The Northland Age Thursday, 28 January 2010

GMOs seen as a risky business -  Make users legally responsible: poll

 The majority of Northlanders and Aucklanders want strict controls over any genetically-modified (GM) plants and animals grown in their areas, according to a Colmar Brunton poll conducted late last year.

 The poll, commissioned by the Inter-Council Working Party on GMO Risk Evaluation and Management Options, found that two-thirds or more of respondents favoured regulation of at least a strength that would make users of genetically-modified organisms (GMOs) legally responsible for any environmental or economic harm, either by way of local regulation or changes to national legislation.

Aimed at gauging the degree to which communities were willing to accept risks associated with the outdoor use of GMOs, and to test options for responding to these risks (although there is currently no outdoor use of GM plants or animals in Auckland and Northland), it also found that 44 percent to 55 percent of residents wanted councils to have the right to prohibit GM plants and animals, either by setting local rules or allowing communities, through their councils, the right to reject use of a particular GMO in its area when the national regulator, ERMA, is processing applications.

In terms of the extent to which councils should set rules in addition to those set by ERMA, levels of support ranged from 40 percent to 49 percent for individual council areas.

 Amongst those respondents who supported their councils setting rules, total prohibition was the most favoured form of regulation (a range of 39-57 percent), with strict liability provisions the next most favoured (22-32 percent), and prohibiting only GMOs for food production the least favoured (18-27 percent).

 The most common reasons for supporting local regulation were that not enough was known about the consequences of GM, that users of GMOs should be held accountable if something goes wrong, and that people shouldn't interfere with nature.

 Reasons for not supporting local regulation included respondents being pro- GM, that central government should set the rules, and that ERMA should make decisions over GMOs.

 Support for councils having a regulatory role was stronger in Northland than in the Auckland region, and within the Auckland region there was considerable variation between individual councils.

 For the Waitakere, Auckland City and Franklin communities, levels of support for local regulation were significantly higher than for not utilising local regulation, while in Manukau and North Shore there was significantly higher support for not having local regulation.  In Rodney and Papakura, the levels of support for and against local regulation were more evenly matched.

However, all communities strongly favoured making users of GMOs legally responsible for any economic or environmental harm that may result. Around two-thirds of those polled wanted regulations to make users of GMOs strictly liable for any harm caused, support ranging from 63 percent to 72 percent for individual councils.

At present, the user is not liable for damage resulting from an activity carried out in accordance with ERMA approval under the Hazardous Substances and New Organisms Act (HSNO).

Nor is there any requirement for applicants to prove financial fitness in case of damage, or to post bonds to cover costs should damage occur.

Costs arising from unexpected events or ineffective national regulation would tend to lie with affected parties, namely neighbouring land users and local authorities.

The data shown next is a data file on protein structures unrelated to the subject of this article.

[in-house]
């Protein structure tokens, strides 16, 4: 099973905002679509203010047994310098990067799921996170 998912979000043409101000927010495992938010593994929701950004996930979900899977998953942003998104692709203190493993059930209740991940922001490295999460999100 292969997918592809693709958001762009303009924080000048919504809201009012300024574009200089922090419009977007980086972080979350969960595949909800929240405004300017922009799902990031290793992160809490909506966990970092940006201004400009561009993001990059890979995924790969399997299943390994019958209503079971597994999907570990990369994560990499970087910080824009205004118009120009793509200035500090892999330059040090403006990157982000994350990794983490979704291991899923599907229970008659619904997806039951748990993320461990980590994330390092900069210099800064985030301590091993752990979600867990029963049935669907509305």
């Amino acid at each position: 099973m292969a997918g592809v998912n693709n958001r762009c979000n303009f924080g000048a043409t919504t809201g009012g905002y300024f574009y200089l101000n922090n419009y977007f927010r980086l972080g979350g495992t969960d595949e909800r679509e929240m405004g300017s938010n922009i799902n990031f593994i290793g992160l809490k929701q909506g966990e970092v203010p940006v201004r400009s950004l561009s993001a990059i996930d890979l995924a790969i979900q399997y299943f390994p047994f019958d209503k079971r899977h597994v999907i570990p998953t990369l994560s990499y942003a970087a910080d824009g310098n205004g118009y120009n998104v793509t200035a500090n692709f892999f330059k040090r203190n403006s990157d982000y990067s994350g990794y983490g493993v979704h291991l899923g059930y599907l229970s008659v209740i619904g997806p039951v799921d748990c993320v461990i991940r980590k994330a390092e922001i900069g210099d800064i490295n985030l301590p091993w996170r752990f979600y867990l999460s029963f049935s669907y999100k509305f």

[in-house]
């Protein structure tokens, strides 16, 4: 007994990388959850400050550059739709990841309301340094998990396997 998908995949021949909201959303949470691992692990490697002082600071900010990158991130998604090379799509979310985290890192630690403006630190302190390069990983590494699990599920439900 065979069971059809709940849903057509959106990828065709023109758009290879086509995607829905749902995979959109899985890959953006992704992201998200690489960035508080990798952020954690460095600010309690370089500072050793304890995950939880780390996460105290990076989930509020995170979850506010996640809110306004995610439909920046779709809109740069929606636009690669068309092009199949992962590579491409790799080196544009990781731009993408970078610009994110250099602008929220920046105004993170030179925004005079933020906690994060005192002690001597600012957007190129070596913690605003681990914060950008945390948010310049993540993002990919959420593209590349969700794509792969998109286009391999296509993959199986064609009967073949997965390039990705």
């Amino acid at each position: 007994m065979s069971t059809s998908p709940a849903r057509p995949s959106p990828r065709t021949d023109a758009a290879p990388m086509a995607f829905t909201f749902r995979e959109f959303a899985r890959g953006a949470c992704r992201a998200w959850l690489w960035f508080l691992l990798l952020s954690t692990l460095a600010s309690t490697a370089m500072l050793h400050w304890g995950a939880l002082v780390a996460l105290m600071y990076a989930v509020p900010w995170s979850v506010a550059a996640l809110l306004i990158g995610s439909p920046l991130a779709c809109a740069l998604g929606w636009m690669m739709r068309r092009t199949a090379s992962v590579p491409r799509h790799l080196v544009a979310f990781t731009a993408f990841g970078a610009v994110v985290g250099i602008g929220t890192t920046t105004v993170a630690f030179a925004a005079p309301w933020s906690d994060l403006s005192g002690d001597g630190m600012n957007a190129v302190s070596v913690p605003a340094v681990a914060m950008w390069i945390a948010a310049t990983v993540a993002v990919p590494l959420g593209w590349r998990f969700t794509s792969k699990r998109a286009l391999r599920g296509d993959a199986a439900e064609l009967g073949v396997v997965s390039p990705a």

Future options

Support for local regulation was strongest amongst Maori, particularly in Northland, and amongst rural and semirural residents, urban views varying by region. Rural residents were more likely to favour prohibiting GMOs in both Northland and Auckland, while women were more likely than men to support local regulation, and support was greater amongst 18- to 39-year-olds than older age groups.

The poll also found clear support in both Northland and Auckland communities for only producing GM-free food, but strong support for leaving options open for GM plants and animals in the future.

Views were split over whether GM would harm the local tourism industry, Northland indicating yes and Auckland indicating no.

Both regions believed that GM would harm the local food industries. In many communities the majority view was that GM would not provide economic benefits, although the Auckland region as a whole believed it would.

The authorities that make up the working party (including the Far North and Northland Regional councils) will now examine options for responding to community concerns, including lobbying the government to amend the national legislation governing GMOs.

The changes sought include putting in place a full strict liability regime for harm caused by GMOs and/or to allowing local and regional councils the right to reject GMOs in their jurisdictions when applications are made to ERMA to trial or release GMOs.

Also to be further evaluated are options for local or regional regulation by formulating draft objectives, policies and rules under the RMA.

Meanwhile Whangarei Mayor Stan Semenoff described the collaborative approach adopted by local authorities in the Northland and Auckland regions in regard to genetic engineering as an excellent example of local government working together to address common concerns raised by their communities.

''Given that it is communities that ultimately carry the risks, the councils on the working party have taken the view that each community should be consulted as to what level of risk they are prepared to carry,'' he said.

''The communities have clearly responded that they want users of GM to carry the financial risks, and want fundamental changes to the way GMOs are presently regulated to ensure this.''